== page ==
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J Shoulder Elbow Surg. 2010 Jun;19(4):533-43. doi: 10.1016/j.jse.2009.10.010. Epub 2010 Feb 4.

Image-based navigation improves the positioning of the humeral component in total elbow arthroplasty.

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Bioengineering Research Laboratory, The Hand and Upper Limb Centre, St. Joseph's Health Care London, London, Ontario, Canada.



Implant alignment in total elbow arthroplasty (TEA) is a challenging and error-prone process using conventional techniques. Identification of the flexion-extension (FE) axis is further complicated for situations of bone loss. This study evaluated the accuracy of humeral component alignment in TEA. We hypothesized that an image-based navigation system would improve humeral component positioning, with navigational errors less than or approaching 2.0 mm and 2.0 degrees .


Implantation of a modified commercial TEA humeral component was performed with and without navigation on 11 cadaveric distal humeri. Navigated alignment was based on positioning the humeral component with the aid of a computed tomography (CT)-based preoperative plan registered to landmarks on the distal humerus. Alignment was performed under 2 scenarios of bone quality: (1) an intact distal humerus, and (2) a distal humerus without articular landmarks.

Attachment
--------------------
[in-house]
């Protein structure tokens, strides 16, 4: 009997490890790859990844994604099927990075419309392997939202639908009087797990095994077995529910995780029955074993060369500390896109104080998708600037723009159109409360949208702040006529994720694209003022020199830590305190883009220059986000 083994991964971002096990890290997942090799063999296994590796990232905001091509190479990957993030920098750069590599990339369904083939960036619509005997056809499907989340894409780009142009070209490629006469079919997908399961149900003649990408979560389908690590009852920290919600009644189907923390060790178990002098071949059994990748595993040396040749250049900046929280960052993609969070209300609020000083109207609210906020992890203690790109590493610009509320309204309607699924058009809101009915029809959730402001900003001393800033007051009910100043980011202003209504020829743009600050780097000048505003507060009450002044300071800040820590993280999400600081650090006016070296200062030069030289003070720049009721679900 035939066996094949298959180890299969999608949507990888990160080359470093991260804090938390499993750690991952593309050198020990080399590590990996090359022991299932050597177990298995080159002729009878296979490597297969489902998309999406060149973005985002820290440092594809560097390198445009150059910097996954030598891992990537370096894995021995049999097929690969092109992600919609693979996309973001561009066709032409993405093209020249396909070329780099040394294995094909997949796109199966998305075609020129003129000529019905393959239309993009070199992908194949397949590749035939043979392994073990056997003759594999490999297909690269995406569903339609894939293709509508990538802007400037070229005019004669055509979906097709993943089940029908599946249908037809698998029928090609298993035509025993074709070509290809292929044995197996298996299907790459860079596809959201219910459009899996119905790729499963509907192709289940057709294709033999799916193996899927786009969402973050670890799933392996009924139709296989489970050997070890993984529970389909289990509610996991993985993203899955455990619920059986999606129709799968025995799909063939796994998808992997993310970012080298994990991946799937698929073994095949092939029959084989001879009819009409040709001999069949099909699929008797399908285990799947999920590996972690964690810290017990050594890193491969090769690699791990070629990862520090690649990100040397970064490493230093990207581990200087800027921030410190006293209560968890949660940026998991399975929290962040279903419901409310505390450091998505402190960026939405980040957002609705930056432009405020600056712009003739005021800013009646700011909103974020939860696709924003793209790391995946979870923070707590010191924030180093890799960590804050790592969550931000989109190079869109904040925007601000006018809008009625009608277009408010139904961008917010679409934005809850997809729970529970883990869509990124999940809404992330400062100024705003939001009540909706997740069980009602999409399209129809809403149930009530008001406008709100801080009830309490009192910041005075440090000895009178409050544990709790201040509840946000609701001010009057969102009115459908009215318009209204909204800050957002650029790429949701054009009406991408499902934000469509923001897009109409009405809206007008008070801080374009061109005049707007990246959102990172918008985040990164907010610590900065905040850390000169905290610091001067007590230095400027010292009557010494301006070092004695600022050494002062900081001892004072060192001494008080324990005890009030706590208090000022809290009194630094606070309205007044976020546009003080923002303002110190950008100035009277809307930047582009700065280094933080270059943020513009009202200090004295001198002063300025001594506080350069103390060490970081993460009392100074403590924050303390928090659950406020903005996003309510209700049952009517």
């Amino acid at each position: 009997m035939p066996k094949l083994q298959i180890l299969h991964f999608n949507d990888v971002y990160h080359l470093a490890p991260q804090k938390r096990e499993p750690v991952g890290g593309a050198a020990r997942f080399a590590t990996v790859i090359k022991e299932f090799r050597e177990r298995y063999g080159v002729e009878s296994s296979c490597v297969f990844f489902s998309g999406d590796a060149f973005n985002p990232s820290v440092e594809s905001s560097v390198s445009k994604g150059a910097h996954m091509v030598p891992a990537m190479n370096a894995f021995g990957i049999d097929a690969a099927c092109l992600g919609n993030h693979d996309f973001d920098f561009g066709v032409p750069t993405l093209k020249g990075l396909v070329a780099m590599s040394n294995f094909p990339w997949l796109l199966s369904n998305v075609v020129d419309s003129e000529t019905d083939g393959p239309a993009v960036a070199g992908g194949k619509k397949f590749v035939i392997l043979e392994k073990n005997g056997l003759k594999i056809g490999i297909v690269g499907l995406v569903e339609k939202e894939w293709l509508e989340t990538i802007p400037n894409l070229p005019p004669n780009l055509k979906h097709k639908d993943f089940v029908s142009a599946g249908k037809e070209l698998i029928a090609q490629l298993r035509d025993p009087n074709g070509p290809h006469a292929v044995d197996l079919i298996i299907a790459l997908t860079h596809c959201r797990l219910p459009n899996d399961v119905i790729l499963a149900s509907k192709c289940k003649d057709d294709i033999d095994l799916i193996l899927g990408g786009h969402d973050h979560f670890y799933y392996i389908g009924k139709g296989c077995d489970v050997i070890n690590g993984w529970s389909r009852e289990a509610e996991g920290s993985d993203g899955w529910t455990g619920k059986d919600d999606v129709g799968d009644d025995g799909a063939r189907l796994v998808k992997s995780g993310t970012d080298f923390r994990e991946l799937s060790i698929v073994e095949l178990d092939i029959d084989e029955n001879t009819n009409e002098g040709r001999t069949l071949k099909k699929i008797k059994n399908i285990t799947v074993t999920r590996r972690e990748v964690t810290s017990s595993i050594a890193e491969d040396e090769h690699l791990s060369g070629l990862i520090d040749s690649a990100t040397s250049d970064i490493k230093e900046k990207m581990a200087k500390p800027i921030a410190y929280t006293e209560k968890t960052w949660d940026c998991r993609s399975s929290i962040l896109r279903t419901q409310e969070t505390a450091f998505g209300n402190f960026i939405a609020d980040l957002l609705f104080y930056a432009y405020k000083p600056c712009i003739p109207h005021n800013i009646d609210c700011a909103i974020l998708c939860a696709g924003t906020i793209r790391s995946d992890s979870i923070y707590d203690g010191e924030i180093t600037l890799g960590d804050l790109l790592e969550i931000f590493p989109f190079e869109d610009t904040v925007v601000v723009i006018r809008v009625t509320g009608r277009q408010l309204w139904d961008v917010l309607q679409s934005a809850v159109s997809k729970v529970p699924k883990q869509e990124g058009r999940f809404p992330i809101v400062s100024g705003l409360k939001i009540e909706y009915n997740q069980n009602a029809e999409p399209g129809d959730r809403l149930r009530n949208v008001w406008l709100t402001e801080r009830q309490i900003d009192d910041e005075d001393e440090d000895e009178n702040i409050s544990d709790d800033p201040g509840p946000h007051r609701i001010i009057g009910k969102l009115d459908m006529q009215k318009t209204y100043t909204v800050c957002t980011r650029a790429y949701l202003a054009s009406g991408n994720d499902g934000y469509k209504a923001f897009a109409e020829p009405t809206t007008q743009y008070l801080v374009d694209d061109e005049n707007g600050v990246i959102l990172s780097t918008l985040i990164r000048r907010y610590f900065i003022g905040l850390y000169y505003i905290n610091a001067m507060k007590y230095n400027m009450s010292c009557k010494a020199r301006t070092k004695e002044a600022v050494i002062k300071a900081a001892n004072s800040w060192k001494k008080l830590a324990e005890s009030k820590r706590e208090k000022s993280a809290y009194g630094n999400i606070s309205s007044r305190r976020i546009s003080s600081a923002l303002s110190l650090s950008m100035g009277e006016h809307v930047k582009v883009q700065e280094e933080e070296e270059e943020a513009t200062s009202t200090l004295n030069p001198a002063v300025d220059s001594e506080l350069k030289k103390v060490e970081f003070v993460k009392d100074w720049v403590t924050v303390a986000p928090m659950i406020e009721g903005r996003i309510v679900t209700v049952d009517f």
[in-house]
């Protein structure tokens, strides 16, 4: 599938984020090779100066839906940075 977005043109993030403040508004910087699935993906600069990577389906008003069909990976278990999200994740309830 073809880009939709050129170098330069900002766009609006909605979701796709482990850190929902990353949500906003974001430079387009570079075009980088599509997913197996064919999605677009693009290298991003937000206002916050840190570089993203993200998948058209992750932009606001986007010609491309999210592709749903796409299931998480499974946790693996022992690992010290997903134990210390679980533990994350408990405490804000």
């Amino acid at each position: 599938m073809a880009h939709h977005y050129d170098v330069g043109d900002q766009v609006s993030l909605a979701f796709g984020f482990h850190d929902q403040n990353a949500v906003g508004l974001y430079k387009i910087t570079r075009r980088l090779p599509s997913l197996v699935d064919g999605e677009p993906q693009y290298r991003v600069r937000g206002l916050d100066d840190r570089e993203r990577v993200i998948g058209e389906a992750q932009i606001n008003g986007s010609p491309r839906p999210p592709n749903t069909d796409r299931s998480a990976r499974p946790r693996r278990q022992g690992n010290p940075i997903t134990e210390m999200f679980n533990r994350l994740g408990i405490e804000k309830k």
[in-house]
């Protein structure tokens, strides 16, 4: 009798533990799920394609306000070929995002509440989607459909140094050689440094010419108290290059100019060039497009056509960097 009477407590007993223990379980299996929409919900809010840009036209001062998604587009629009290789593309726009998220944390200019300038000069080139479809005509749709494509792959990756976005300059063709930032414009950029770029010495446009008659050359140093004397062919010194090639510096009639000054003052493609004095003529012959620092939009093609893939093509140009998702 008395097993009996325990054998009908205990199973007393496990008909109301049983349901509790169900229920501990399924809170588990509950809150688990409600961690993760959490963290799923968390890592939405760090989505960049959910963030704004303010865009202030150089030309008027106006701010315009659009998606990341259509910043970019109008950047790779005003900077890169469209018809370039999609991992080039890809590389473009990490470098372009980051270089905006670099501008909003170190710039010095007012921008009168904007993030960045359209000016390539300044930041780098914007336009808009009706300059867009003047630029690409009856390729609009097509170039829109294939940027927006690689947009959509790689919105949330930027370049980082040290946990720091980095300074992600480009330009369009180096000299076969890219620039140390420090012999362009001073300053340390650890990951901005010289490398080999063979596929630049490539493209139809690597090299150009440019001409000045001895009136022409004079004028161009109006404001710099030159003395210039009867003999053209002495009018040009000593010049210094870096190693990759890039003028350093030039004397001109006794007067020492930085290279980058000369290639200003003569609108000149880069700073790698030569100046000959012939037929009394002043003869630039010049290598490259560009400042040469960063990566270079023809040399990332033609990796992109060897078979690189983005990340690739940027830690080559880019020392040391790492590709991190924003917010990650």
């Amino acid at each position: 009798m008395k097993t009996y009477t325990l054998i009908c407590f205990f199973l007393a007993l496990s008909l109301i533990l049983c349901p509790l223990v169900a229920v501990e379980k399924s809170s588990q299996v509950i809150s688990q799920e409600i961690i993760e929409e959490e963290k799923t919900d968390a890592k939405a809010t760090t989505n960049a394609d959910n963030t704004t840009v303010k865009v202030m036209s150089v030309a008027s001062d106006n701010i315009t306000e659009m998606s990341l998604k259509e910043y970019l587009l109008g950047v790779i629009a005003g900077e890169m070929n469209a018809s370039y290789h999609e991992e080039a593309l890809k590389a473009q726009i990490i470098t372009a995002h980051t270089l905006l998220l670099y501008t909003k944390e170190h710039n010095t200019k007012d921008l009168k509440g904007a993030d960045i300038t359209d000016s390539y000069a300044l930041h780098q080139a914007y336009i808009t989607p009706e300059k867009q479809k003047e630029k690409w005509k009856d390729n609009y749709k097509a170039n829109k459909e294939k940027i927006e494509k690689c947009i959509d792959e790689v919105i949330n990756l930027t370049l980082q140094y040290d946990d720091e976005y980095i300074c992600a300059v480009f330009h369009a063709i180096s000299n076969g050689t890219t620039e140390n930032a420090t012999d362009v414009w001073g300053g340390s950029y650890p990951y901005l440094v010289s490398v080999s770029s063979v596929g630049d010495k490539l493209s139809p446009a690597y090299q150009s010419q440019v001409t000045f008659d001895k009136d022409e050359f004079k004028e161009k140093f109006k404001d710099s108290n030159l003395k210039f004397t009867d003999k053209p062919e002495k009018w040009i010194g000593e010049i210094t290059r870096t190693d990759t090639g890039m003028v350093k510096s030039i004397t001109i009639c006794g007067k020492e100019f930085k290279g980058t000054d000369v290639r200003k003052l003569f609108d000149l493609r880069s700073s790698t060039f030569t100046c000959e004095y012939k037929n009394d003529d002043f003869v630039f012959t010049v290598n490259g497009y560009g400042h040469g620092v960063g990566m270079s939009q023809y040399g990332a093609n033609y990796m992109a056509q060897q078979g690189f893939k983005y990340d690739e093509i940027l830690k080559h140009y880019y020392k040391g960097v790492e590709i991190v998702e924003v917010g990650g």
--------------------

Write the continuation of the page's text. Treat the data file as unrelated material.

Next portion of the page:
Navigation significantly improved implant alignment accuracy (P < .001). Navigated implant alignment was 1.2 +/- 0.3 mm in translation and 1.3 degrees +/- 0.3 degrees in rotation for the intact scenario. For the bone loss scenario, navigated alignment error was 1.1 +/- 0.5 mm and 2.0 degrees +/- 1.3 degrees . Non-navigated alignment was 3.1 +/- 1.3 mm and 5.0 degrees +/- 3.8 degrees for the intact scenario and 3.0 +/- 1.6 mm and 12.2 degrees +/- 3.3 degrees for the bone loss scenario.


Image-based navigation improves the accuracy and reproducibility of humeral component placement in TEA. Implant alignment errors for the navigated alignments were below the target of 2.0 degrees and 2 mm that is considered standard for most navigation systems. Non-navigated implant alignment error was significantly greater for the bone loss scenario compared with the intact scenario.


Implant malalignment may increase the likelihood of early implant wear, instability, and loosening. Improved implant positioning will likely lead to fewer complications and greater prosthesis longevity.

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